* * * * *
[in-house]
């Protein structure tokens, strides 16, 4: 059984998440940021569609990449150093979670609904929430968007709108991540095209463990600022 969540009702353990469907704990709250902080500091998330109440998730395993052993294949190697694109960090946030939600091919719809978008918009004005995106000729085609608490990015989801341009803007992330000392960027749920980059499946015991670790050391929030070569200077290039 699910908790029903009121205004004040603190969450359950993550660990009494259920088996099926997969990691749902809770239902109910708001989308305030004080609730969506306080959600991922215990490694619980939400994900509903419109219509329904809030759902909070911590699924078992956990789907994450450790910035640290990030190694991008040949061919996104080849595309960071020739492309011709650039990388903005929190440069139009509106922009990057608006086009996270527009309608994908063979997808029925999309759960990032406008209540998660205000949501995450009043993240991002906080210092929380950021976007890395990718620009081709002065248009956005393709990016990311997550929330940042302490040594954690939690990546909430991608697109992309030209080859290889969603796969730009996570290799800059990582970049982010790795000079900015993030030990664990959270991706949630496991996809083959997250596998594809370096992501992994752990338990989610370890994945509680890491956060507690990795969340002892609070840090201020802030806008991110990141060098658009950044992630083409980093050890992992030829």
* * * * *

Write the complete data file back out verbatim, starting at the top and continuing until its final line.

[in-house]
């Protein structure tokens, strides 16, 4: 059984998440940021569609990449150093979670609904929430968007709108991540095209463990600022 969540009702353990469907704990709250902080500091998330109440998730395993052993294949190697694109960090946030939600091919719809978008918009004005995106000729085609608490990015989801341009803007992330000392960027749920980059499946015991670790050391929030070569200077290039 699910908790029903009121205004004040603190969450359950993550660990009494259920088996099926997969990691749902809770239902109910708001989308305030004080609730969506306080959600991922215990490694619980939400994900509903419109219509329904809030759902909070911590699924078992956990789907994450450790910035640290990030190694991008040949061919996104080849595309960071020739492309011709650039990388903005929190440069139009509106922009990057608006086009996270527009309608994908063979997808029925999309759960990032406008209540998660205000949501995450009043993240991002906080210092929380950021976007890395990718620009081709002065248009956005393709990016990311997550929330940042302490040594954690939690990546909430991608697109992309030209080859290889969603796969730009996570290799800059990582970049982010790795000079900015993030030990664990959270991706949630496991996809083959997250596998594809370096992501992994752990338990989610370890994945509680890491956060507690990795969340002892609070840090201020802030806008991110990141060098658009950044992630083409980093050890992992030829």